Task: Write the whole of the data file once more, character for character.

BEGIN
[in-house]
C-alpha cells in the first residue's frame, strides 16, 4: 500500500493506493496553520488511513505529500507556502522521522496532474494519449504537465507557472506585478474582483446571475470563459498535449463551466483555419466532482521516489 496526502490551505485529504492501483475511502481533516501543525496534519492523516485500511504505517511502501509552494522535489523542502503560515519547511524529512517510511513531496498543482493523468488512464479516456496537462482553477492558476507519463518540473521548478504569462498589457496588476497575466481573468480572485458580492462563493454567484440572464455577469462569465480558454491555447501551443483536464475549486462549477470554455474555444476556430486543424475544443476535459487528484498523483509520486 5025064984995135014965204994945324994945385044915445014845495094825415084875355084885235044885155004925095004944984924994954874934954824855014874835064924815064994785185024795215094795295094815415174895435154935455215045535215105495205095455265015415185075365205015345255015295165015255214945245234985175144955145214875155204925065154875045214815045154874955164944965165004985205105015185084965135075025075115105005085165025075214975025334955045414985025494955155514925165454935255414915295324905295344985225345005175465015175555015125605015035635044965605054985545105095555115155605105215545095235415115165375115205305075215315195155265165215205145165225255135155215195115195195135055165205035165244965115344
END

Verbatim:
[in-house]
C-alpha cells in the first residue's frame, strides 16, 4: 500500500493506493496553520488511513505529500507556502522521522496532474494519449504537465507557472506585478474582483446571475470563459498535449463551466483555419466532482521516489 496526502490551505485529504492501483475511502481533516501543525496534519492523516485500511504505517511502501509552494522535489523542502503560515519547511524529512517510511513531496498543482493523468488512464479516456496537462482553477492558476507519463518540473521548478504569462498589457496588476497575466481573468480572485458580492462563493454567484440572464455577469462569465480558454491555447501551443483536464475549486462549477470554455474555444476556430486543424475544443476535459487528484498523483509520486 5025064984995135014965204994945324994945385044915445014845495094825415084875355084885235044885155004925095004944984924994954874934954824855014874835064924815064994785185024795215094795295094815415174895435154935455215045535215105495205095455265015415185075365205015345255015295165015255214945245234985175144955145214875155204925065154875045214815045154874955164944965165004985205105015185084965135075025075115105005085165025075214975025334955045414985025494955155514925165454935255414915295324905295344985225345005175465015175555015125605015035635044965605054985545105095555115155605105215545095235415115165375115205305075215315195155265165215205145165225255135155215195115195195135055165205035165244965115344